Tourism Body Postpones Action on PLO Request for Membership
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Tourism Body Postpones Action on PLO Request for Membership

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The World Tourism Organization voted Tuesday not to admit the Palestine Liberation Organization to its ranks at this time.

An American-sponsored resolution postponing debate on the PLO’s application for membership until the WTO’s next General Assembly in 1991 was adopted by a vote of 40-34.

There were 32 abstentions and absentees.

The vote was the second defeat this year of PLO efforts to gain admission to international organizations.

It was due largely to American influence, which this time extended to Hungary, an Eastern Bloc country that usually votes with the Arabs.

In addition to the American-sponsored measure, there were two competing resolutions on the agenda.

One, submitted by the Arab states, called for immediate admission of the PLO.

The other, introduced by European nations, would have granted the PLO several privileges short of full membership.

The Europeans withdrew their motion after Hungary and Australia switched support to the American draft.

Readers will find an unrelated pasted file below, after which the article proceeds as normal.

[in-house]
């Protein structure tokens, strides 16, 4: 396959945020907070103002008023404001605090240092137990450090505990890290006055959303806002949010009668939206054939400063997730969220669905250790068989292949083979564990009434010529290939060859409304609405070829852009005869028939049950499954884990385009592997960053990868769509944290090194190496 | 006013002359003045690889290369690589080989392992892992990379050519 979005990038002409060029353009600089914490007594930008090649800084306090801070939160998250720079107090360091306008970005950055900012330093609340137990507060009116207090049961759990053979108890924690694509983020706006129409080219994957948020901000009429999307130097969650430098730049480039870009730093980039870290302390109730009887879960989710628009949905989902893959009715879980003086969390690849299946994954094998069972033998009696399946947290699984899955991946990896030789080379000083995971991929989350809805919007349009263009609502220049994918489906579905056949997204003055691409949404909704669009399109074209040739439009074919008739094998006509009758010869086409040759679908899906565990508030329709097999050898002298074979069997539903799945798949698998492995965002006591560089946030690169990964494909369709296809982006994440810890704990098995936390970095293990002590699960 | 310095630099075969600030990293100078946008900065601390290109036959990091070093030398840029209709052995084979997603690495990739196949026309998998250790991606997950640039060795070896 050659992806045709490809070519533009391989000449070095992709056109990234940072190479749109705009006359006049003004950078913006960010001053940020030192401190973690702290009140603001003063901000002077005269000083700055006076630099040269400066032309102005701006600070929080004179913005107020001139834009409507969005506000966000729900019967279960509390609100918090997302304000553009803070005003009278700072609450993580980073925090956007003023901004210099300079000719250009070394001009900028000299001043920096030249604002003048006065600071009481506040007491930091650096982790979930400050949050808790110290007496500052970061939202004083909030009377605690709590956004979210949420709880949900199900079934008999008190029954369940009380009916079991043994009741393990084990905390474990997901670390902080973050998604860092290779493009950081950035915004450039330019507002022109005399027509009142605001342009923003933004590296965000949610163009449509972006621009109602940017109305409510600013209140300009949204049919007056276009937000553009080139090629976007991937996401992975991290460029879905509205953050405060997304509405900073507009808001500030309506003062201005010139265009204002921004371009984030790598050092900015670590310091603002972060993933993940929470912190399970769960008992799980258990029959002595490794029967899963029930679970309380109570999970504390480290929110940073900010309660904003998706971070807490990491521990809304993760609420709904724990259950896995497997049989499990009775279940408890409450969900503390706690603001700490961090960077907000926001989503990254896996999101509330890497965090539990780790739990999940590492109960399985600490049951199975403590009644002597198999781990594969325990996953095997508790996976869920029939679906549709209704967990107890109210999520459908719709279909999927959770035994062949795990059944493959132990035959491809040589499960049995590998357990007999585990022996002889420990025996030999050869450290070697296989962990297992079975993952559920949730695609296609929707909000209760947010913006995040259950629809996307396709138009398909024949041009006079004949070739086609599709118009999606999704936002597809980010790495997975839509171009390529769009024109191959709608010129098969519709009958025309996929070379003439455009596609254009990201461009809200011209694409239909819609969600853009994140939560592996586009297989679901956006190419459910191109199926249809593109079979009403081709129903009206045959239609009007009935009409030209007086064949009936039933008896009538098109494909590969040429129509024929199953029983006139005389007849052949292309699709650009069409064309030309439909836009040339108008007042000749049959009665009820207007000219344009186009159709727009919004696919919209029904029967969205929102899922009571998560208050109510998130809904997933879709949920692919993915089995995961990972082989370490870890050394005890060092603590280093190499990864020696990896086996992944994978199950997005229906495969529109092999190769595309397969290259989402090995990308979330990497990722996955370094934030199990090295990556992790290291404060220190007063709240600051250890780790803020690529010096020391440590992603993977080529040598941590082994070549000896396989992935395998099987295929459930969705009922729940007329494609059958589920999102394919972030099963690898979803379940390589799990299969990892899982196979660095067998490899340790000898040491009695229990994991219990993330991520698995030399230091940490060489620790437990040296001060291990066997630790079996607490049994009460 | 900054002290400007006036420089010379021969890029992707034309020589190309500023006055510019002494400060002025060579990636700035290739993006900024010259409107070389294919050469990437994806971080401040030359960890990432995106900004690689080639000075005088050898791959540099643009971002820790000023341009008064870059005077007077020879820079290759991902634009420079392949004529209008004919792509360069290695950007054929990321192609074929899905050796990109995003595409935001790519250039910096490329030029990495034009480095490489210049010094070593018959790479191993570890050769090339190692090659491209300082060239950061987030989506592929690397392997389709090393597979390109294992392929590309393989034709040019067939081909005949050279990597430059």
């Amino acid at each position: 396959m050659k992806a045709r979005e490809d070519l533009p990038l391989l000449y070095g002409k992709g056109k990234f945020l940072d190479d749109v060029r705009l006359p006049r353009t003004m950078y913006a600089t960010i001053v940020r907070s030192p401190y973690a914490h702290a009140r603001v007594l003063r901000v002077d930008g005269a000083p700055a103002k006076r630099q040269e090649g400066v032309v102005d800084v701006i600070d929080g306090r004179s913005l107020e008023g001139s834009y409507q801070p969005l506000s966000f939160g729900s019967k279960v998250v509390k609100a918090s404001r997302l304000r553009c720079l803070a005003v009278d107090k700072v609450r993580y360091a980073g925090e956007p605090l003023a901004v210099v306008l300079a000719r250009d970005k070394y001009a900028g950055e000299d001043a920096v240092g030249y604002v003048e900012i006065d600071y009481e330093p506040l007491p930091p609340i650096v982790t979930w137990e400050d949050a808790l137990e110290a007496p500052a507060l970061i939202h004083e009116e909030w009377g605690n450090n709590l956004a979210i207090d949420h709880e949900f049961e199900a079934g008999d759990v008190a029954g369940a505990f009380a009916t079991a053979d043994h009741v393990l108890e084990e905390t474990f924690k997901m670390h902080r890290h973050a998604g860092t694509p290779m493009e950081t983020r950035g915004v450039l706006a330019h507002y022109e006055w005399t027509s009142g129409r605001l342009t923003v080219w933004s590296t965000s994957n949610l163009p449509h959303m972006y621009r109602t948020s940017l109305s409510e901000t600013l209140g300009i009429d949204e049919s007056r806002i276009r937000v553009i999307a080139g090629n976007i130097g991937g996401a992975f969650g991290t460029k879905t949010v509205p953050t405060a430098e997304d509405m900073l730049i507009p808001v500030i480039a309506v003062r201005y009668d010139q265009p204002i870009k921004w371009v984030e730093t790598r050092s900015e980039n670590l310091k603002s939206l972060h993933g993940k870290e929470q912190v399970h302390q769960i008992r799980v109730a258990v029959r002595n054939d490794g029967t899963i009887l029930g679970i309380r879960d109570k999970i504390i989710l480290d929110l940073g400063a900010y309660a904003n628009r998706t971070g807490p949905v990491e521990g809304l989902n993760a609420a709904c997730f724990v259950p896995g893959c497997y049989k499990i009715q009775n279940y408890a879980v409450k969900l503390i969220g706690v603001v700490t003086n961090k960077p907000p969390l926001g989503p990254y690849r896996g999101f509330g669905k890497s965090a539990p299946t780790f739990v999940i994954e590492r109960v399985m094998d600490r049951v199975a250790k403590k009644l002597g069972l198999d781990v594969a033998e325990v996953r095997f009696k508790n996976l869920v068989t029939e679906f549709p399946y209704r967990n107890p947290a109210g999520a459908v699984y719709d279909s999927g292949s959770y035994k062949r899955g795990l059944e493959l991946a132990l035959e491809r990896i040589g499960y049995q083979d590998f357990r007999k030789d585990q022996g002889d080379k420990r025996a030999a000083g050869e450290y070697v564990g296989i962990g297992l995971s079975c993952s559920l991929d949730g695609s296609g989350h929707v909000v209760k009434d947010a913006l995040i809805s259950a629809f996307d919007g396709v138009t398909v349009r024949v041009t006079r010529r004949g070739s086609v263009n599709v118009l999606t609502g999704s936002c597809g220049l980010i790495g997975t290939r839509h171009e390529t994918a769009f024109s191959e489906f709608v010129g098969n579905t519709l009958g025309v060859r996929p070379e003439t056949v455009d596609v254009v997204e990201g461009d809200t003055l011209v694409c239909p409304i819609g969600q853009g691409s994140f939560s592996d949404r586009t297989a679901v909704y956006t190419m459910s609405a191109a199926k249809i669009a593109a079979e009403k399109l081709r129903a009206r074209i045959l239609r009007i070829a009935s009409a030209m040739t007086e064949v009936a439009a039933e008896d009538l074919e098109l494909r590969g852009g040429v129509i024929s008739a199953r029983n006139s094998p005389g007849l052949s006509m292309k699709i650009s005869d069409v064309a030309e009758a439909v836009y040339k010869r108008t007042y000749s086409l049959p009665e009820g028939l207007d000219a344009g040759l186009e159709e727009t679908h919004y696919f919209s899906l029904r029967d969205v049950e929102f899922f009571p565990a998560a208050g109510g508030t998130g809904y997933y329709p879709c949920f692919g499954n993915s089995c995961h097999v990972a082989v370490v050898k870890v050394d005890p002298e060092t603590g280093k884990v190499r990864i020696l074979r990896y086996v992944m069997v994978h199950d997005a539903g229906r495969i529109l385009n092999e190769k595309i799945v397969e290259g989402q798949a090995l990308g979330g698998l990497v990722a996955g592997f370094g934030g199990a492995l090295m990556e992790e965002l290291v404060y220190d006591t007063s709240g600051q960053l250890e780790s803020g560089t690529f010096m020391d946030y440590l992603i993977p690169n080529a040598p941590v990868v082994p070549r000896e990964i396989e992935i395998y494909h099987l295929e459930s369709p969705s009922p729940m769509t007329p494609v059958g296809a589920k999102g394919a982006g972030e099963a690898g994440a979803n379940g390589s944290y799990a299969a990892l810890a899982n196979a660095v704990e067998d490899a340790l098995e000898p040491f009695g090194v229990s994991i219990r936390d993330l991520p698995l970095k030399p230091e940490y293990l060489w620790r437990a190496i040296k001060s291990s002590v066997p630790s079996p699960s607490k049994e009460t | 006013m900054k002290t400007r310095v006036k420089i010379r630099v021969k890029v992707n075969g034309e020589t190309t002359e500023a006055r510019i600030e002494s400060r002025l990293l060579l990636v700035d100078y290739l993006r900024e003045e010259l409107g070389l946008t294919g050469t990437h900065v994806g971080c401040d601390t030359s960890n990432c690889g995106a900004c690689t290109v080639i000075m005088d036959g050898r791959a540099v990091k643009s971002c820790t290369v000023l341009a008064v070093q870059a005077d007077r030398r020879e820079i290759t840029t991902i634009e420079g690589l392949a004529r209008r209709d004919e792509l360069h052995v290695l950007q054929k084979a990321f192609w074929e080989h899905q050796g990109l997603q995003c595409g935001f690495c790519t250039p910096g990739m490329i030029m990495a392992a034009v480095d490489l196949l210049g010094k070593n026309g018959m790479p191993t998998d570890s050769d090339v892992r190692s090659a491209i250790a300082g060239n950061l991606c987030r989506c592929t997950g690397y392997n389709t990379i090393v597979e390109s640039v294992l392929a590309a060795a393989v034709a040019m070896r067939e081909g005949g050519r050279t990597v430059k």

Observers said Hungary decided to break ranks in order to preserve its developing tourist trade and to further improve relations with Israel and various Jewish organizations.

Hungary is believed to be moving toward reestablishing formal diplomatic relations with the Jewish state.

The World Health Organization decided in May to postpone for one year consideration of a PLO bid to join that body. The move came after the United States threatened to cut off its funding to the U.N. agency.


But the outcome of the PLO’s application for membership in the U.N. Educational Scientific and Cultural Organization remains in doubt and has Israeli diplomats here uneasy.

The General Conference, UNESCO’s equivalent of the U.N. General Assembly, is expected to take up PLO membership when it convenes in Paris in October.

The General Conference acts on the recommendation of the agency’s Executive Council, a smaller body that has taken an open position on the issue.

The Executive Council will meet again in September for its final review of the issue. Israeli and American diplomats hope it will urge the General Council to defer a decision on the PLO for one year.

Diplomats say the UNESCO situation “might be more difficult,” because American leverage is not as strong.

The United States walked out of UNESCO in 1985, charging anti-Western bias and politicization.

The Americans have warned that admission of the PLO would kill any chance of their returning.

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